Editor’s Note: This post was written as a preview of an upcoming Supreme Court of Canada decision for the Fantasy Courts website and newsletter.
This Week at the SCC
On Friday, July 15, 2022, the Supreme Court of Canada is releasing its decision in Society of Composers, Authors and Music Publishers of Canada, et al. v. Entertainment Software Association, et al. At issue is the meaning “communicate” as it is used in s. 2.4(1.1) of the Copyright Act and whether it includes the act of “making available”.
Canadian copyright law is still trying to catch up with technological developments like streaming services. It’s been the judicial equivalent of trying to explain the difference between WiFi and cellular to certain family members. In 2012, the Supreme Court of Canada released its decision in Entertainment Software Association v. Society of Composers, Authors and Music, 2012 SCC 34 which interpreted the 1988 Copyright Act in relation to music embedded in video games that were downloaded over the internet. The Court found that downloading engaged a reproduction right, but not a communication right.
That same year, Parliament passed the Copyright Modernization Act to hopefully avoid some strained interpretations of older provisions. It added s. 2.4(1.1) to clarify that “communication” includes making works available on demand. For example, Netflix simply making a movie available in its catalogue may be considered a communication of the work even before a user clicks to start streaming the movie. The copyright protection organizations like SOCAN and Music Canada asked the Copyright Board to confirm this interpretation and they did. Media companies like Apple, Bell, Rogers, Pandora and others appealed. The Federal Court of Appeal allowed the appeal finding that s. 2.4(1.1) does not expand the scope of the communication right so as to include steps that are preparatory to a reproduction.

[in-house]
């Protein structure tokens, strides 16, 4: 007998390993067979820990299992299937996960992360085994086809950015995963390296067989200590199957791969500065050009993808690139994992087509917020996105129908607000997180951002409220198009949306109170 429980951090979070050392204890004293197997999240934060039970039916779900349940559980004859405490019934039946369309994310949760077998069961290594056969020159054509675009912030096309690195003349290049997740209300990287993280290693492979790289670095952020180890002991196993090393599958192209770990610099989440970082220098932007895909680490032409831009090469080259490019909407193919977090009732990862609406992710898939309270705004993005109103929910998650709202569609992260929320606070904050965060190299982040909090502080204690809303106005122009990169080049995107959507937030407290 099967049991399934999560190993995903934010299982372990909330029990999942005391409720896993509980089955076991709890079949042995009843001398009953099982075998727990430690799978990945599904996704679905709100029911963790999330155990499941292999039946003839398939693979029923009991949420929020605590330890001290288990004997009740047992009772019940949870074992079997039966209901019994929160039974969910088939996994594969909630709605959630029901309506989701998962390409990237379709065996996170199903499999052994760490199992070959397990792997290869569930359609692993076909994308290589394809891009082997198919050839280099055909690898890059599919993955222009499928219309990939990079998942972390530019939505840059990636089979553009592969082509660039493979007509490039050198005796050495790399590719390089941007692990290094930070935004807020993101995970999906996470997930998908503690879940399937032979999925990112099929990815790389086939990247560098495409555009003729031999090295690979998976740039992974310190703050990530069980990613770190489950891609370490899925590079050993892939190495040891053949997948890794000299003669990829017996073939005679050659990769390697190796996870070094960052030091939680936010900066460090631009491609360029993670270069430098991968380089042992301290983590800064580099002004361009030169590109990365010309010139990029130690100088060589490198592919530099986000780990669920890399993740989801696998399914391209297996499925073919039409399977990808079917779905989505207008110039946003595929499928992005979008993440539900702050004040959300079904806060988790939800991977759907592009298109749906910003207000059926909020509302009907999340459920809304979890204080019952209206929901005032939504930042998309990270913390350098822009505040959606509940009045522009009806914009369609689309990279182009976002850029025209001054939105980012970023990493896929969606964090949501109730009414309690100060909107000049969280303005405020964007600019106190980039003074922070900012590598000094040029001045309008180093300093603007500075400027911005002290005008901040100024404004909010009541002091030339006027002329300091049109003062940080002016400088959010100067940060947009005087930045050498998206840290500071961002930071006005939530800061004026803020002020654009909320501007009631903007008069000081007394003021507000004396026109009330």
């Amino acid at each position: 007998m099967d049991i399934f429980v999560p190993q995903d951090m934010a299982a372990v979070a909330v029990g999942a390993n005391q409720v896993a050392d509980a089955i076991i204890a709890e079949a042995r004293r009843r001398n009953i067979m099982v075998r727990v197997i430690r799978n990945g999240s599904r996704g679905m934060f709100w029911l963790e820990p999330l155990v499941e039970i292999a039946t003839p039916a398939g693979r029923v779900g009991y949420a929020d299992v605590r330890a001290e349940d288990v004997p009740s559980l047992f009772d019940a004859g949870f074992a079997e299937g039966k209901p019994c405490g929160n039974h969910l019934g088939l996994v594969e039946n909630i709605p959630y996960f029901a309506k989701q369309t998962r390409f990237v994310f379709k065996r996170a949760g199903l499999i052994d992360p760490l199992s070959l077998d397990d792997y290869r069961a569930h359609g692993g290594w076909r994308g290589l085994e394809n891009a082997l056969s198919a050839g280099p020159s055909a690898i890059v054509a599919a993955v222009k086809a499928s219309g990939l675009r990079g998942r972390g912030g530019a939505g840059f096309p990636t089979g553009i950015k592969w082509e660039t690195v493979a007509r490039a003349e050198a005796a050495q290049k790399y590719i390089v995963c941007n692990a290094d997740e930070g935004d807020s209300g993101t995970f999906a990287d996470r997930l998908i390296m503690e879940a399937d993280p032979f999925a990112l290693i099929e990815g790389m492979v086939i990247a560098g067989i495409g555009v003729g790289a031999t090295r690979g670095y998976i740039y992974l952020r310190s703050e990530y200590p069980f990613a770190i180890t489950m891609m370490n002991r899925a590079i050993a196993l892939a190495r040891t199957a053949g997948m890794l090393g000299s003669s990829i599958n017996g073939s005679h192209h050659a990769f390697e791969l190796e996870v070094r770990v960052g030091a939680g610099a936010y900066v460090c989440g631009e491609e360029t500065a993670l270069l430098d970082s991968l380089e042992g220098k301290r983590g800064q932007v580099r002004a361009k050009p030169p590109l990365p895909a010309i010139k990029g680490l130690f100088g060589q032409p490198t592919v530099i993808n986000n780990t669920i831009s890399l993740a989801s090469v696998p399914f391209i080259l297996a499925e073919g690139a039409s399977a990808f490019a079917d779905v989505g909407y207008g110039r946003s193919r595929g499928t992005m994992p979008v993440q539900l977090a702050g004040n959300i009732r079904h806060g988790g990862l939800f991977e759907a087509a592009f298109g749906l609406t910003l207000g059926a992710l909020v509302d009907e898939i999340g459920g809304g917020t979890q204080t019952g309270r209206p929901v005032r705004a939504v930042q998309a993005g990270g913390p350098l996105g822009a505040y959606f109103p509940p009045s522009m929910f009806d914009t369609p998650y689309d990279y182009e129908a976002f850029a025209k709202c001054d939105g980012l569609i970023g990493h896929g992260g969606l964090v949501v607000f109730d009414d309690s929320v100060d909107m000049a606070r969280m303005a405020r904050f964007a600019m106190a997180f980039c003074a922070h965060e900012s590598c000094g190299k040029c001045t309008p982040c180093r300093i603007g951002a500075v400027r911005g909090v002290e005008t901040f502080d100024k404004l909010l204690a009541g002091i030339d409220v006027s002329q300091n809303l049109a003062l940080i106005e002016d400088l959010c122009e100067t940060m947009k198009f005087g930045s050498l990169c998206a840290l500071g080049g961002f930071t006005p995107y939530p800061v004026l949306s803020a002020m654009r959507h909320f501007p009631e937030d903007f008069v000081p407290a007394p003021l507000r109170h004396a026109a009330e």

SOCAN and Music Canada appealed to the SCC. They say that the Copyright Board’s interpretation is consistent with Parliament’s intention of bringing Canada’s laws in line with international copyright treaties and is necessary for cracking down on digital piracy. The Appellants also say media providers get value out of being able to offer a large catalogue on-demand to consumers. The Respondents argue that the Appellants are trying to impose an additional layer of royalty payments on legitimate online services providing both downloads and streams to consumers. They ask why should a rights holder get compensated twice: first when their work is presented in a catalogue and second when it is actually accessed.
Concepts of technological neutrality and complex distribution system aside, this is a tough one for the Court. The Copyright Board is an expert tribunal that ought to attract deference. Also, Parliament must have passed the Copyright Modernization Act for some reason other than maintaining old definitions. That weighs in favour of the appeal being allowed. But against that is the uncomfortable idea that the Court would be creating yet another right to be protected and subject to a tariff. Brick and mortar stores have made catalogues of works available for years, so why should making available the same works digitally be treated differently?
Last SCC Decision
- On June 30, 2022, the SCC released its decision in Law Society of Saskatchewan v. Abrametz, 2022 SCC 29.
- To the relief of professional regulators, the Court in a 8:1 split (Côté J. dissenting) allowed the appeal and found that the lengthy disciplinary proceedings against a lawyer did not amount to an abuse of process.
- In terms of standard of review, this is a statutory appeal. Whether there is an abuse of process is a question of law which is dealt with on a correctness standard. The attribution of delay and whether it caused significant prejudice are questions of fact subject to a palpable and overriding error standard.
- The test for abuse of process as it relates to administrative delay is set out in Blencoe v. British Columbia (Human Rights Commission), 2000 SCC 44 and that remains good law: (1) the delay must be inordinate; (2) the delay must have directly caused significant prejudice; and (3) the delay will amount to an abuse of process if it is manifestly unfair to a party or in some other way brings the administration of justice into disrepute. It’s a high standard.
- The Court rejected calls to “Jordanize” Blencoe and to recognize inordinate delay as prejudicial in and of itself.
- 62% correctly predicted that the appeal would be allowed.